In postmenopausal women with osteoporosis, alendronate 10 mg once daily reduces hip fractures, vertebral fractures, and non-vertebral fractures. The primary adverse effects of alendronate include upper gastrointestinal problems, intestinal issues, migraines, and musculoskeletal pain. This must be taken after a night of fasting and at least 30 min before the first meal, drink, or medication (other than water) of the day (including calcium) [1].

7.3.2. Risedronate

When taken daily at a dose of 5 mg by postmenopausal women with osteoporosis, risedronate reduces both vertebral and nonvertebral fractures. In a large group of elderly women, risedronate dramatically reduced the risk of hip fractures; this effect was stronger in osteoporotic women. Headache and musculoskeletal discomfort are a few of the side effects, along with symptoms of the upper digestive tract and intestinal issues [1].

7.3.3. Ibandronate

Oral ibandronate showed a significant decrease in vertebral fractures at a dose of 2.5 mg daily. In an analysis of high-risk women (BMD T score in femoral neck less than −3.0), non-vertebral fractures were significantly reduced. No data are available for hip fractures. Based on BMD studies, approval for oral formulations of 150 mg once a month and 3 mg intravenously every 3 months was granted. Side effects of oral preparation include upper gastrointestinal side effects and intestinal disorders. Ibandronate (oral) should be taken after an overnight fast and 1 h before the first meal or drink (other than water) of the day or any other oral medication or supplement (including calcium) [1].

7.3.4. Denosumab

Denosumab is a fully humanized monoclonal antibody against the receptor activator of the nuclear factor Kappa B Ligand (RANKL). It is approved for the treatment of hormonal ablation-associated bone loss in men with prostate cancer, who have a higher risk of fractures, as well as the treatment of osteoporosis in postmenopausal women who are at an increased risk of fractures. A 60 mg subcutaneous injection is given once every six months. In postmenopausal women with osteoporosis, denosumab lowers the risk of hip fractures, non-vertebral fractures, and vertebral fractures [1].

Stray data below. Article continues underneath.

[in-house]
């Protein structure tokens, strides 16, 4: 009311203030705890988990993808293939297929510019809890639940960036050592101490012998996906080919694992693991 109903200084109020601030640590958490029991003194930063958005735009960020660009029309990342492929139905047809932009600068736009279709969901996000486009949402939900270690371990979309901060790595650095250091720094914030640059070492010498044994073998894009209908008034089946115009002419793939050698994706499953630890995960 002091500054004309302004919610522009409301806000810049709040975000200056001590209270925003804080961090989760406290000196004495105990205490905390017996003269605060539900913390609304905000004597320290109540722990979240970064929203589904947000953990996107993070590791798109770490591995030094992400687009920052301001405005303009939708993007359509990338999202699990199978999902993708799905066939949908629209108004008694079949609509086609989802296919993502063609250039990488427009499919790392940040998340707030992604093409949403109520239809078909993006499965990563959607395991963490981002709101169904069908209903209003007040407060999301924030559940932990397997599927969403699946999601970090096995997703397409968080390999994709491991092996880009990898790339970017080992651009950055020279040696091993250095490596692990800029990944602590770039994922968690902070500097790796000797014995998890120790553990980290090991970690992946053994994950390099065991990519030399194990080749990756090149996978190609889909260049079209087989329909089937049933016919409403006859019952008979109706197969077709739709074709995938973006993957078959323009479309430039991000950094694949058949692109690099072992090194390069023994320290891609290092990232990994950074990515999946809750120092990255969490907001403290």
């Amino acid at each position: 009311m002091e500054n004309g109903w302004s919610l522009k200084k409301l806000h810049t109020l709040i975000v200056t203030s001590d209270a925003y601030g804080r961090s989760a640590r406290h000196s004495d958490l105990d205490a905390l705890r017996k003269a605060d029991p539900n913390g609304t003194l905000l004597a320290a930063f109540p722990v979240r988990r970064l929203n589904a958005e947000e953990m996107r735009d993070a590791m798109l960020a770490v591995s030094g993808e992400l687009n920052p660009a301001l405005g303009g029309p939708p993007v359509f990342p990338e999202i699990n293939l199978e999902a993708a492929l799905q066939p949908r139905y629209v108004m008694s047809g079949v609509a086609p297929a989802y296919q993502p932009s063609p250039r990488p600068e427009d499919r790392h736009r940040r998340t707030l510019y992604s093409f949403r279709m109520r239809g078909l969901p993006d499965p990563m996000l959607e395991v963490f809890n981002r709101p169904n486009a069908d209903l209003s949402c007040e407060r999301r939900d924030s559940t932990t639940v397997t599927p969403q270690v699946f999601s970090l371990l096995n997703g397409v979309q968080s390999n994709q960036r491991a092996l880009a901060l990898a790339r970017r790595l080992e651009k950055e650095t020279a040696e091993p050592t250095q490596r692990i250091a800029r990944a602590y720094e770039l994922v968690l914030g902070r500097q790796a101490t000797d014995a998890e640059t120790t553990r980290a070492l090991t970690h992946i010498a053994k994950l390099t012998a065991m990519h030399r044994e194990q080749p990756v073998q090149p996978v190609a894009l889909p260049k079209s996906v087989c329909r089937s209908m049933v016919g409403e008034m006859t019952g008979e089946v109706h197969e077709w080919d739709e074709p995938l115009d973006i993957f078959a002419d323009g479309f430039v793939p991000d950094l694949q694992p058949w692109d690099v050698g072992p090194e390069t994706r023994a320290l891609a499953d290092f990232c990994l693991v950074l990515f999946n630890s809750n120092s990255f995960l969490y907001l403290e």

Current antiresorptive drugs are effective, but some are limited by side effects, concurrent comorbidities, and inadequate long-term compliance [14]. However, over 10 years of treatment, there are no data to guide judgments; therefore, each patient’s treatment options should be carefully reviewed [1].

7.3.5. Romosozumab

The SOST gene encodes the protein sclerostin, which inhibits osteoblastogenesis and prevents the production of new bone by disrupting pathways important for bone morphogenesis and development, such as the Wnt signaling pathway [41,42,43], essential for skeletal development, skeletal homeostasis, and bone remodeling [42]. Therefore, blocking the action of sclerostin would favor increased bone formation and decrease resorption. This would therefore be the mechanism of action of Romosozumab [39].
The administration of Romosozumab would not only increase bone formation by acting on Wnt, but would also favor the recruitment of osteoprogenitor cells, increasing bone mass [44]. In fact, authors such as Singh [40] have recently reviewed the scientific evidence on the use of Romosozumab, concluding that there is moderate-quality evidence that favors the use of Romosozumab in postmenopausal osteoporosis. In this sense, the recent update of the Endocrinological Society establishes that “women with severe postmenopausal osteoporosis and at very high risk of fracture (defined as T-score less than −2.5 and a prior fracture) or with a history of multiple vertebral fractures should be given Romosozumab 210 mg monthly for up to one year to reduce the risk of vertebral, hip, and nonvertebral fractures and in women who have completed the course of Romosozumab, should be treated with antiresorptive therapies in order to maintain bone mineral density gains and reduce future risk of fracture” [45].

7.4. Hormonal Treatment